I can’t remember when I first heard someone say “A file doesn’t exist until it’s in three places”, but it did a good job of summing up my own philosophy. In the days of floppy disks and tape backups I always had three copies, although I thought of it as redundant backups. I would frequently lose a tape of disk so I made sure I always had two sets. But even then, these weren’t really in different places since they were in my home. Eventually one of those sets moved offsite to provide more protection against catastrophic failure.
Technology, along with everything else, has evolved since then. But even today’s technology can fail, and let’s not forget human error. Three local copies aren’t enough, I really do want my files in at least two geographic places these days. So what are the places?
- The active file. The one you use during the day
- A local backup of the file on another hard drive or storage device (such as an external drive or a NAS)
- An offsite copy of the file that’s geographically separate from the other two copies.
For desktops and laptops it’s pretty easy to setup the three copies. The first one is on the main drive (or data drive) of the computer and it’s the one you use all the time.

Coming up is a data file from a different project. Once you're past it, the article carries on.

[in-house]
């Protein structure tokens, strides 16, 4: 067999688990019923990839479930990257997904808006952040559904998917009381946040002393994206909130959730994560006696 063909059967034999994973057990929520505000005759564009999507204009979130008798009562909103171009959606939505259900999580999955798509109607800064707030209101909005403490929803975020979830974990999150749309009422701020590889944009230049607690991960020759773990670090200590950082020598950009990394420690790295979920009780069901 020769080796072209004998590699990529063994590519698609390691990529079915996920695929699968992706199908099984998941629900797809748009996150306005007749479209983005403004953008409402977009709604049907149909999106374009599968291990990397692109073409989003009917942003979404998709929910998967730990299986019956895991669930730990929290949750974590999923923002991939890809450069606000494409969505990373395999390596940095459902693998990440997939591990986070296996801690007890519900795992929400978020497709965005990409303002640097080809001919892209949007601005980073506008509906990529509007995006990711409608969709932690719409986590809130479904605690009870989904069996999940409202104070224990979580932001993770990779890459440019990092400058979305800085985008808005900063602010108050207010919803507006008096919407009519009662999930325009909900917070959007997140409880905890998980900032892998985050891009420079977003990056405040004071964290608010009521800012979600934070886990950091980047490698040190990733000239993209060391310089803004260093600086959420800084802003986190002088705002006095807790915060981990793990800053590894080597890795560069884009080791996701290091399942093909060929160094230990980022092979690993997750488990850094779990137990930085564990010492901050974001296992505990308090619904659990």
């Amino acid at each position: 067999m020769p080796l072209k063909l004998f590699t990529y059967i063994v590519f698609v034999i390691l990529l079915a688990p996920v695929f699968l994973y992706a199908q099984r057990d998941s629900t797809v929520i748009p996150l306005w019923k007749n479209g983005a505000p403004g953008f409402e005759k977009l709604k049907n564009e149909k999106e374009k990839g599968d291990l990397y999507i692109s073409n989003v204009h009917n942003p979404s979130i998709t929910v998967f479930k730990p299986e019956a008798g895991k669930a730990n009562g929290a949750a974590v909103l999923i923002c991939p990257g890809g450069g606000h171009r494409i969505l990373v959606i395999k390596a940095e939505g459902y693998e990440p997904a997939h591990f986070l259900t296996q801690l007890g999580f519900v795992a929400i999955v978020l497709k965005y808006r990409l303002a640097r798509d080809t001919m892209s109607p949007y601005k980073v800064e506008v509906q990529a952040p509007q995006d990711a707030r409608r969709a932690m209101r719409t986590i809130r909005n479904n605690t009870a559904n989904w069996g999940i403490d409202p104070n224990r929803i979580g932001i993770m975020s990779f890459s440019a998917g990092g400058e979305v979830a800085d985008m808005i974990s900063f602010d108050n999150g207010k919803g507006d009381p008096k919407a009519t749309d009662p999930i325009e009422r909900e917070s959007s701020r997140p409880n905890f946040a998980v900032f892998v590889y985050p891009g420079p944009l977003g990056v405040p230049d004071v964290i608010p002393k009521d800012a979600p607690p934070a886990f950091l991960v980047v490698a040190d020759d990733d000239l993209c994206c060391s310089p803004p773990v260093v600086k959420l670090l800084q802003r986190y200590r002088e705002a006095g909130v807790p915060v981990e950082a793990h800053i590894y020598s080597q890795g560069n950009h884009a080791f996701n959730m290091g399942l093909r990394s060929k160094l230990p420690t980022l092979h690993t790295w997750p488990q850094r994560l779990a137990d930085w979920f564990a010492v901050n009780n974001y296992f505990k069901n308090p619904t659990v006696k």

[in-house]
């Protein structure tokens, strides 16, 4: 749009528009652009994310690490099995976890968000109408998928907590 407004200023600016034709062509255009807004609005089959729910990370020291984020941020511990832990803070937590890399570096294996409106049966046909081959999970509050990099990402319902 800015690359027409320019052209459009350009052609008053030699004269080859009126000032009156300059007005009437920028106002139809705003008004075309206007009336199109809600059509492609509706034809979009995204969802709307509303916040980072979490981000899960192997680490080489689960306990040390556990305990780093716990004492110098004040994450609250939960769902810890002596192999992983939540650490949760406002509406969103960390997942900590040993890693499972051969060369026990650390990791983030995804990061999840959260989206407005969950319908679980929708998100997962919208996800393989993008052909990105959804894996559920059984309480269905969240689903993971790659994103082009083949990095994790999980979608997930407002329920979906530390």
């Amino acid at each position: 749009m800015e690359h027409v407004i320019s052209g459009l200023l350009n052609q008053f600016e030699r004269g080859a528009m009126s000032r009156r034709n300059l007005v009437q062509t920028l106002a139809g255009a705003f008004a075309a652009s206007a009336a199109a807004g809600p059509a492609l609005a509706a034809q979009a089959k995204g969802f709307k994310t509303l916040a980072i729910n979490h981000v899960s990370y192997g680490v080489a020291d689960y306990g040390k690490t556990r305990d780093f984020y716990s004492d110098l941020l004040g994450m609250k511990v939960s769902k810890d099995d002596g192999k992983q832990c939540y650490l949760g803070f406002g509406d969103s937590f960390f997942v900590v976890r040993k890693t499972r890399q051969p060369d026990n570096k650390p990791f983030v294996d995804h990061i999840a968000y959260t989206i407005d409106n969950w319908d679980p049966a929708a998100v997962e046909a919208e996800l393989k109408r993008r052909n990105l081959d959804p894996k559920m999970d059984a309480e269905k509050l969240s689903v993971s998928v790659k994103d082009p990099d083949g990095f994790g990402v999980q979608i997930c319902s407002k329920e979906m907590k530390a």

The second copy can be an external drive, or even a second internal drive if your computer has one. (Although an internal drive can complicate things if it’s the computer itself that fails so isn’t recommended.) It could also be a NAS (Network Attached Storage) device on your network. This should be the destination for some automated backup program, such a Time Machine on a Mac or a schedule ChronoSync copy. This is the backup you’ll use when you need to restore the data quickly.
The third copy is the offsite location. For important files this should be done as soon as possible. After all, the file won’t exist until this third copy is made. This is the copy you’ll use when disaster strikes and both the original copy and onsite backup are destroyed. There are multiple ways of accomplishing this and the solution can depend on your needs, and especially on your network bandwidth. I’ll be covering options in future articles.
For many people, their most precious data may be the digital photos they take using their phone. These same people usually only have one copy of their photo – the one on their phone. They may have sent the photo to someone, but that’s not a backup.
While they may not be the best choice to manage photos, services such as Microsoft OneDrive, Dropbox and Google Drive can automatically upload all your photos to their storage and provide a backup. You can also setup these services to automatically download the photos to your computer so that they can be part of your regular backup strategy.
So, do your files exist?